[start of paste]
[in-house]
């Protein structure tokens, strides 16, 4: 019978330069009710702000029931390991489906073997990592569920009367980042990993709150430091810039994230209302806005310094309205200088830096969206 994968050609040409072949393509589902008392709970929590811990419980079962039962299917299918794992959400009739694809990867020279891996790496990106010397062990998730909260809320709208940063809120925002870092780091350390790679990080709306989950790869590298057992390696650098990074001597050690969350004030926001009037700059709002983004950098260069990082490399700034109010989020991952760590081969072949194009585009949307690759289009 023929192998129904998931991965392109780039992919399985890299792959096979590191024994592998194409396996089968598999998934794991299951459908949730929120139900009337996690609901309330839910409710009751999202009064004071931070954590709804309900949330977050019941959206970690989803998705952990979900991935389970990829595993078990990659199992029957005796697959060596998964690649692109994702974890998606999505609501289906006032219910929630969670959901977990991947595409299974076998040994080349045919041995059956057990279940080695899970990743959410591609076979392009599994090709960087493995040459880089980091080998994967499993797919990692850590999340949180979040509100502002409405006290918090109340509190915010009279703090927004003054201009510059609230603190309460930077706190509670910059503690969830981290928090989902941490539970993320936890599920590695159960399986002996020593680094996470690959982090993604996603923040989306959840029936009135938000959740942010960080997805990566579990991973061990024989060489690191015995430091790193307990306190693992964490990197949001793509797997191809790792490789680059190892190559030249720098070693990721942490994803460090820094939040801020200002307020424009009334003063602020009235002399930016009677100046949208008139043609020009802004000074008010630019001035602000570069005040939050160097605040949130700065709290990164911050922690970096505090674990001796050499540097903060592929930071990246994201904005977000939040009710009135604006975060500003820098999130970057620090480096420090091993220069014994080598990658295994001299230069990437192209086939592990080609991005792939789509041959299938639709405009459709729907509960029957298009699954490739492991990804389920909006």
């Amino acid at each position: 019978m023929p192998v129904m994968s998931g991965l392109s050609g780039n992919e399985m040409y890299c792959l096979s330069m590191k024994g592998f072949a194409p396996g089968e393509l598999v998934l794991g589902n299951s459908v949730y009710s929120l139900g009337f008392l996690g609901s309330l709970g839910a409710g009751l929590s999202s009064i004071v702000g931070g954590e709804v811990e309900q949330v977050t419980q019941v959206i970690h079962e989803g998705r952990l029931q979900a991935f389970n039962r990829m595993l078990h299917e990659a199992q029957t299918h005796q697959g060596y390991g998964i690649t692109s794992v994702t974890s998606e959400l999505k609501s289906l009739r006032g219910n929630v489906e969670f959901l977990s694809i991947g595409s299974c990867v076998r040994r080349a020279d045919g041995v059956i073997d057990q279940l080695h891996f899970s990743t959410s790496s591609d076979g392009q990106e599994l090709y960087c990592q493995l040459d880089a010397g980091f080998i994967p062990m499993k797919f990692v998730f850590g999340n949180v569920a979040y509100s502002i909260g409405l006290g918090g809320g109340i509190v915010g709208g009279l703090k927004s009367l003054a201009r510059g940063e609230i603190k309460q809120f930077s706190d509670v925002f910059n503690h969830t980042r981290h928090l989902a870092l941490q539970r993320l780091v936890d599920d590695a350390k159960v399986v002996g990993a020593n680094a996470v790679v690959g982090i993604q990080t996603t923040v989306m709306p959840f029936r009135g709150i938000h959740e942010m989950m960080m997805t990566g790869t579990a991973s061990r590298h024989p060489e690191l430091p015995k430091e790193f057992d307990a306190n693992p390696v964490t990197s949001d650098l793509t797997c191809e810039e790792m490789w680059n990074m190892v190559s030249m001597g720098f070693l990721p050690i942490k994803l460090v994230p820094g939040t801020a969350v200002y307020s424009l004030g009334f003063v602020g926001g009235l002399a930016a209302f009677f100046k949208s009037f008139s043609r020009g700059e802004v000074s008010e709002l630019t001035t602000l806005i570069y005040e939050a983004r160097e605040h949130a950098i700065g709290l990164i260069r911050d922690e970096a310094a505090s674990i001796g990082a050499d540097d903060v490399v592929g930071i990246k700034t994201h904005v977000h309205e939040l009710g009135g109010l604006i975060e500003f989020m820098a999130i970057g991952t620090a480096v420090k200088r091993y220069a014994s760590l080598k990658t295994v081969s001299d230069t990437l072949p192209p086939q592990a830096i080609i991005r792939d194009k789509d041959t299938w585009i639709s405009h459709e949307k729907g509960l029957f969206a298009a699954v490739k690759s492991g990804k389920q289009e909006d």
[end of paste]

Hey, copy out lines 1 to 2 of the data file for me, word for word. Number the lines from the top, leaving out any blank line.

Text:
[in-house]
């Protein structure tokens, strides 16, 4: 019978330069009710702000029931390991489906073997990592569920009367980042990993709150430091810039994230209302806005310094309205200088830096969206 994968050609040409072949393509589902008392709970929590811990419980079962039962299917299918794992959400009739694809990867020279891996790496990106010397062990998730909260809320709208940063809120925002870092780091350390790679990080709306989950790869590298057992390696650098990074001597050690969350004030926001009037700059709002983004950098260069990082490399700034109010989020991952760590081969072949194009585009949307690759289009 023929192998129904998931991965392109780039992919399985890299792959096979590191024994592998194409396996089968598999998934794991299951459908949730929120139900009337996690609901309330839910409710009751999202009064004071931070954590709804309900949330977050019941959206970690989803998705952990979900991935389970990829595993078990990659199992029957005796697959060596998964690649692109994702974890998606999505609501289906006032219910929630969670959901977990991947595409299974076998040994080349045919041995059956057990279940080695899970990743959410591609076979392009599994090709960087493995040459880089980091080998994967499993797919990692850590999340949180979040509100502002409405006290918090109340509190915010009279703090927004003054201009510059609230603190309460930077706190509670910059503690969830981290928090989902941490539970993320936890599920590695159960399986002996020593680094996470690959982090993604996603923040989306959840029936009135938000959740942010960080997805990566579990991973061990024989060489690191015995430091790193307990306190693992964490990197949001793509797997191809790792490789680059190892190559030249720098070693990721942490994803460090820094939040801020200002307020424009009334003063602020009235002399930016009677100046949208008139043609020009802004000074008010630019001035602000570069005040939050160097605040949130700065709290990164911050922690970096505090674990001796050499540097903060592929930071990246994201904005977000939040009710009135604006975060500003820098999130970057620090480096420090091993220069014994080598990658295994001299230069990437192209086939592990080609991005792939789509041959299938639709405009459709729907509960029957298009699954490739492991990804389920909006």